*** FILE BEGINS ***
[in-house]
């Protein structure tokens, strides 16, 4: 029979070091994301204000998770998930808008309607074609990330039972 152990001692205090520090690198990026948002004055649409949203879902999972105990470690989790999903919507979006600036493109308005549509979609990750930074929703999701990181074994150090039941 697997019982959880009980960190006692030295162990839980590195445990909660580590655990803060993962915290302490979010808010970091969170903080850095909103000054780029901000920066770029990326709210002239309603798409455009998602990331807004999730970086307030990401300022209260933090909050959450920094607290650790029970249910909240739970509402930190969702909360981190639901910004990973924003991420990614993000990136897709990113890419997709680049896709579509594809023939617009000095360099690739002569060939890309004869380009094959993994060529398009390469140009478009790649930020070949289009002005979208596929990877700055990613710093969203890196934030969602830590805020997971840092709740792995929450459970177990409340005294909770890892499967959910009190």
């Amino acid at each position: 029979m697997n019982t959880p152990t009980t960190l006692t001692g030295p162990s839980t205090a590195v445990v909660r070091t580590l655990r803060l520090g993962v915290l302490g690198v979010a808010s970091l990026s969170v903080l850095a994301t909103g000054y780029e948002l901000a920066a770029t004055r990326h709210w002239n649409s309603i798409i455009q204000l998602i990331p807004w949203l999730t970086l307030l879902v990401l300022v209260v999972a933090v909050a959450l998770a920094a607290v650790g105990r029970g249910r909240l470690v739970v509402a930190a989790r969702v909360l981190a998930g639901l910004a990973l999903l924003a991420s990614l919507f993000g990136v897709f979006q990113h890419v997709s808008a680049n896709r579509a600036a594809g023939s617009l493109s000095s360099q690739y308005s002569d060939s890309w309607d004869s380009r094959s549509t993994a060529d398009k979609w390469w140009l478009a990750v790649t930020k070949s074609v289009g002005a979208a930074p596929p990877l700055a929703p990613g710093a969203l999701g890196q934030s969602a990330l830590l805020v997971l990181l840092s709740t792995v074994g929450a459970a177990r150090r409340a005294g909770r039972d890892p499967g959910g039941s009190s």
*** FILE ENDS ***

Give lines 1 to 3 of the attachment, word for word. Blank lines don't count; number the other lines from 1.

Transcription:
[in-house]
């Protein structure tokens, strides 16, 4: 029979070091994301204000998770998930808008309607074609990330039972 152990001692205090520090690198990026948002004055649409949203879902999972105990470690989790999903919507979006600036493109308005549509979609990750930074929703999701990181074994150090039941 697997019982959880009980960190006692030295162990839980590195445990909660580590655990803060993962915290302490979010808010970091969170903080850095909103000054780029901000920066770029990326709210002239309603798409455009998602990331807004999730970086307030990401300022209260933090909050959450920094607290650790029970249910909240739970509402930190969702909360981190639901910004990973924003991420990614993000990136897709990113890419997709680049896709579509594809023939617009000095360099690739002569060939890309004869380009094959993994060529398009390469140009478009790649930020070949289009002005979208596929990877700055990613710093969203890196934030969602830590805020997971840092709740792995929450459970177990409340005294909770890892499967959910009190």
């Amino acid at each position: 029979m697997n019982t959880p152990t009980t960190l006692t001692g030295p162990s839980t205090a590195v445990v909660r070091t580590l655990r803060l520090g993962v915290l302490g690198v979010a808010s970091l990026s969170v903080l850095a994301t909103g000054y780029e948002l901000a920066a770029t004055r990326h709210w002239n649409s309603i798409i455009q204000l998602i990331p807004w949203l999730t970086l307030l879902v990401l300022v209260v999972a933090v909050a959450l998770a920094a607290v650790g105990r029970g249910r909240l470690v739970v509402a930190a989790r969702v909360l981190a998930g639901l910004a990973l999903l924003a991420s990614l919507f993000g990136v897709f979006q990113h890419v997709s808008a680049n896709r579509a600036a594809g023939s617009l493109s000095s360099q690739y308005s002569d060939s890309w309607d004869s380009r094959s549509t993994a060529d398009k979609w390469w140009l478009a990750v790649t930020k070949s074609v289009g002005a979208a930074p596929p990877l700055a929703p990613g710093a969203l999701g890196q934030s969602a990330l830590l805020v997971l990181l840092s709740t792995v074994g929450a459970a177990r150090r409340a005294g909770r039972d890892p499967g959910g039941s009190s």